Monday, July 29, 2013

The Greater Seattle-Area Afterlife

Have you ever seen one of those stories where the hero or heroine gets, like, hit by a bus or something, and goes to an ethereal magical neverland, where everything is perfect and pleasant and they could totally stay there forever, if only they didn't have to return to the land of the living and finish the plot?

Well, let me tell you, ladies and gents: that land is real.  It's my aunt and uncle's house here in Everett, Washington.

We always came here in the summers when I was a kid, and this is the first one in a few that I've been able to get back for any length of time.  It always seems to be perfect here: the house is airy and sunny and breezy and cool, with a big deck for barbecueing and a basement full of bikes and canoes and rafts for adventure time, and a couch custom-made for napping.  This is the backyard, if you can believe it.

Yes, that is a deer. 
Yes, those are blueberry bushes.
Yes, you are insanely jealous.

I guess one of the reasons it's such a fun place to be is that when I'm here, my daily grind has been left behind (along with my earthly body, sprawled out in front of that 3:44 cross-town express.)  Right at this exact moment, I'm enjoying a four-day intermission between super-awesome writers' conferences (more on those soon!), and I just can't express how much I've enjoyed floating in this blissful embryonic sac of family and free time.

I do get tangled up in other thoughts sometimes - you know, about how many less fortunate people in the world don't have a place like this, or what's inevitably going to happen to this one as folks get older and things change.  But it's amazing to me how much more revved I feel even after just a day of being here.  Shit I can barely force myself through at home suddenly seems SUPER DOABLE, in a breathless ecstatic "let's get this knocked out and then walk down to the beach and build sand castles and toast hot dogs and skip stones 'til the stars come out!" kind of way.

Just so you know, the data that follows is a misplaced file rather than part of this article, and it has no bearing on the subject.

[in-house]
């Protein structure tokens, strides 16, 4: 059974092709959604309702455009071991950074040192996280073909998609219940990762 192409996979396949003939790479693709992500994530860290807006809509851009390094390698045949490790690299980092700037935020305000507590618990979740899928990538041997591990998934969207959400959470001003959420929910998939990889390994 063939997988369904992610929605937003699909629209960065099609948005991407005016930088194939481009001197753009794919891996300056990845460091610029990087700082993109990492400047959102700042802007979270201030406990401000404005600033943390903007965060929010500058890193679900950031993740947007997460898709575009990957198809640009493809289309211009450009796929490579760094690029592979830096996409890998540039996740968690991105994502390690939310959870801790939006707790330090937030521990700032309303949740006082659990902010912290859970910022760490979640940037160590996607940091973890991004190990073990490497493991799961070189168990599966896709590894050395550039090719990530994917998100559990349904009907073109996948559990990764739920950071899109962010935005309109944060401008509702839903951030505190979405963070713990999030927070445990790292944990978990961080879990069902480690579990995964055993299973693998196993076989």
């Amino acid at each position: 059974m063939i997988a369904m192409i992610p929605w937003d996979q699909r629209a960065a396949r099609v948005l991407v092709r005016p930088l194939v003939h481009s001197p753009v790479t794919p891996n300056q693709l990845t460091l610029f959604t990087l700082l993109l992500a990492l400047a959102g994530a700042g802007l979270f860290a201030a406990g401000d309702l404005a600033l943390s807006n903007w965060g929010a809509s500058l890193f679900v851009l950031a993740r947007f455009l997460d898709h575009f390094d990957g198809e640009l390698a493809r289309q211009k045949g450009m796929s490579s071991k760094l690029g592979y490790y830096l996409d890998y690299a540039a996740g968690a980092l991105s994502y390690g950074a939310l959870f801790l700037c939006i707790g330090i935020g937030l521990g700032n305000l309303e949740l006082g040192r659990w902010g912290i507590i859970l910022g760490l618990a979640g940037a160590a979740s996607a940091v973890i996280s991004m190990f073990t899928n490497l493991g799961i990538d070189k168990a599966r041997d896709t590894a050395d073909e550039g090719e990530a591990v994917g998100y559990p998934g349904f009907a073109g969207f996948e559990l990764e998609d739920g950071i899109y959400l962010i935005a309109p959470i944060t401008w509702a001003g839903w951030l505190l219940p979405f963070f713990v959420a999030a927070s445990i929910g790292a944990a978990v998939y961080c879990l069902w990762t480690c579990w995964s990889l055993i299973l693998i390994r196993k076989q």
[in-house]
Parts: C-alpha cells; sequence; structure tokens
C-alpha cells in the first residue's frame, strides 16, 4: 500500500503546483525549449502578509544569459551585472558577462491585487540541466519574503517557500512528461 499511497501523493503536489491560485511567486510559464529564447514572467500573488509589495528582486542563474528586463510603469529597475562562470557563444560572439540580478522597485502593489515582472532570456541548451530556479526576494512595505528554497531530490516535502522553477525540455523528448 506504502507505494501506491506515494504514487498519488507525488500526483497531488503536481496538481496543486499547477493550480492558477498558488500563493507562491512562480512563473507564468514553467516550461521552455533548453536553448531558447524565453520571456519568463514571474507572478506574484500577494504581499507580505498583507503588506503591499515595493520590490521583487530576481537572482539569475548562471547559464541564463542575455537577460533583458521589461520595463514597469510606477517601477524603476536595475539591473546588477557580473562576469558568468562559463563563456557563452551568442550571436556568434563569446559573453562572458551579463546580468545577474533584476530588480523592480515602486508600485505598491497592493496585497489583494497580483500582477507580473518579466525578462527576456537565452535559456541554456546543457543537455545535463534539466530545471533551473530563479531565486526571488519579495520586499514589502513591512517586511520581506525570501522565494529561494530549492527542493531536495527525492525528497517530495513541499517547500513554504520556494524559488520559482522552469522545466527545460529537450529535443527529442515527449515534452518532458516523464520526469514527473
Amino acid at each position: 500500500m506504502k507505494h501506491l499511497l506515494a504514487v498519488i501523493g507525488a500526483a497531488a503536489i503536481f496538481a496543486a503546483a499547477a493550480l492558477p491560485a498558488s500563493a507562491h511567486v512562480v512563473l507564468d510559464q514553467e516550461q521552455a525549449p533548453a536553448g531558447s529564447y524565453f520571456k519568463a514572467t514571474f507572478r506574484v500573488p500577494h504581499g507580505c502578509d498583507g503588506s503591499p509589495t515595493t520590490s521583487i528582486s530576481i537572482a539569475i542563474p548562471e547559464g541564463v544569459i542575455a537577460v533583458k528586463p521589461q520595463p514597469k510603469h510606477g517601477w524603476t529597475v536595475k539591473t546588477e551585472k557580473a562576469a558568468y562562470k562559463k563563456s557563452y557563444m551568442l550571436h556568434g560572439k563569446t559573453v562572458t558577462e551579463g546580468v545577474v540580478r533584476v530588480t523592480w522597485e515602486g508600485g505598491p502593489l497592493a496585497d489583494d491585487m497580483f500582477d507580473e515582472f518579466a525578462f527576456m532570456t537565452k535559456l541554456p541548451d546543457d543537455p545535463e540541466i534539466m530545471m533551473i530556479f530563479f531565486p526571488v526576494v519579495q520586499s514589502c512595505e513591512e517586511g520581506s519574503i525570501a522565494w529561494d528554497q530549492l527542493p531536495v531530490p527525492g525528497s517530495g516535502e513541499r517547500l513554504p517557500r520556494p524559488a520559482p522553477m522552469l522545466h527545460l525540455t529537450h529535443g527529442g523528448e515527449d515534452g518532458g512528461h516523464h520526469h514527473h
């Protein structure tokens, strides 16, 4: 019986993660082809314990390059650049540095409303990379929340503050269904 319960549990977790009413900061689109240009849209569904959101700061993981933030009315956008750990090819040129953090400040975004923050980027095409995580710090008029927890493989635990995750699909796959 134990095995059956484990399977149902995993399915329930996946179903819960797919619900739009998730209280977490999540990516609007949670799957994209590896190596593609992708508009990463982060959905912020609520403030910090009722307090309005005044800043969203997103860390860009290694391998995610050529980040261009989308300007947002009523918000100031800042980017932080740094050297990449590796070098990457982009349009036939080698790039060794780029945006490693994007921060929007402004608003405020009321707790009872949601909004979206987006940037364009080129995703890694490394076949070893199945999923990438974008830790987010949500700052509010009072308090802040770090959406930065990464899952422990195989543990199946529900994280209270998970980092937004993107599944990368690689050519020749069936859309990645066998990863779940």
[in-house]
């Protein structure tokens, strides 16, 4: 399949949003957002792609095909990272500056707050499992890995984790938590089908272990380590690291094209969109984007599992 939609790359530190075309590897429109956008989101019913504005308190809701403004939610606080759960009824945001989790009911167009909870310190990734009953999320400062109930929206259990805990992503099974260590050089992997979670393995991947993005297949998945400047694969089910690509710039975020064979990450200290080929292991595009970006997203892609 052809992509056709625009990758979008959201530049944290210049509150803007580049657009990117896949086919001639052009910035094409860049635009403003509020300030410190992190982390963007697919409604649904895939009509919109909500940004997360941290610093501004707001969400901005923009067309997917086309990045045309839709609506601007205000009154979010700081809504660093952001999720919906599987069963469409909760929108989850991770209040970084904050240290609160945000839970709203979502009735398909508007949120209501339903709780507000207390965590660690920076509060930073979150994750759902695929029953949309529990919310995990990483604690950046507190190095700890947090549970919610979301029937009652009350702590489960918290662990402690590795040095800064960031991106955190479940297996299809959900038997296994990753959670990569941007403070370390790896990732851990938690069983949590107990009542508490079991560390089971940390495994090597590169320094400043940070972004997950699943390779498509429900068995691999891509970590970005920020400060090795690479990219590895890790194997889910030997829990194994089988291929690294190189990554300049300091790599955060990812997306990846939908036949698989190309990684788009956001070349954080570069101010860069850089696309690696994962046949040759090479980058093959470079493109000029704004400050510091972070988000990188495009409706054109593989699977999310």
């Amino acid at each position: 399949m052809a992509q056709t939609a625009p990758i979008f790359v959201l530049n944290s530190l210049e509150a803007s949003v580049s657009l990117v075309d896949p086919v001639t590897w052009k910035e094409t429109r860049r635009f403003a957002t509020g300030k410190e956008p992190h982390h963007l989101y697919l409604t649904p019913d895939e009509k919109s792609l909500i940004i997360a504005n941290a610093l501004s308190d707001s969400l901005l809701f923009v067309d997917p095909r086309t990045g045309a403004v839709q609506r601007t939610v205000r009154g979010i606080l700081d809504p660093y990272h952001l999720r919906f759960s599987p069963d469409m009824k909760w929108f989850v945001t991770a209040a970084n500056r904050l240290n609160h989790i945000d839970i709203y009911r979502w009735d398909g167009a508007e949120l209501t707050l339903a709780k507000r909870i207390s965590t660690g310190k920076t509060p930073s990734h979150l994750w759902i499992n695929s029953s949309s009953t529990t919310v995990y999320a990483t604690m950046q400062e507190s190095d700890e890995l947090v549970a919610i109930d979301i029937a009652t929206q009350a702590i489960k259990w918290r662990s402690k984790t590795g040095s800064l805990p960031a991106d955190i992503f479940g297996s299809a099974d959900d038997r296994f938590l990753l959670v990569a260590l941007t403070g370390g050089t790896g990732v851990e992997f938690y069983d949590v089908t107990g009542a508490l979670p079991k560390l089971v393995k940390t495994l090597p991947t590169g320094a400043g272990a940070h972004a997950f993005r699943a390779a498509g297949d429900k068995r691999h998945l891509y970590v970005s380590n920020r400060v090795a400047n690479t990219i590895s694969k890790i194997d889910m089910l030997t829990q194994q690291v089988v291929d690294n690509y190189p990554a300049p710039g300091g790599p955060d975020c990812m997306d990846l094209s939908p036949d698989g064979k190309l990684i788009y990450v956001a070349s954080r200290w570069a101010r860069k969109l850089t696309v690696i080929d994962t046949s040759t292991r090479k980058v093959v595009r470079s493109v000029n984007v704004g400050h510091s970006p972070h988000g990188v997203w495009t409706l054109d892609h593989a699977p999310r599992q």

Obviously it's not so nice all year round.  And of course all the vacation-time vibes would vanish if I ever picked up stakes and moved here.  In a way, this place is too special for me to actually live in it.

But boy, I would be so relentlessly productive if working hard and staying on task meant that I could leave my Texas "office" at 6:00 and have three hours of this every night.

Anyway, so that's my magical happy near-death neverland - what does yours look like?

--Sun is going down. Shall we capture princesses now, Papi?
--No - let's just stay here a little longer, son.
--I love you forever, Papi.


  1. Mine is a beach in Florida. Any beach with shells in the sand and not too many people. The beaches were the best part of the trip I took a few years ago, even though it was too cold to swim.

    Frank the Magnificent

    1. That is so cool, Frankles - it is amazing how delightful a good beach is, even before you ever put a toe in the water! (The only time I ever feel bummed about a beach is when it's all rocks. I do love me a good sand-castle.)

    2. If the beach is all rocks, it depends on where I am. The beaches up north in MN are fantastic for rock hunters like myself who like looking for natural agates.


  2. For me, it's a well stocked house in Colorado in the middle of a snow storm with nowhere to go. I'm glad you're having a good time on your vacation. Can't wait to hear about it.

    1. YES. You got it exactly, Pam. That's actually the reason I kind of love airport lounges: you're past security, in where nobody from the real world can find you or need you, and there's nothing to do but nest in an empty row of seats somewhere and do whatever you feel like as you wait for the Transit Gods to approve your departure.

      Yours sounds way more picturesque, though. It'd make a much better postcard.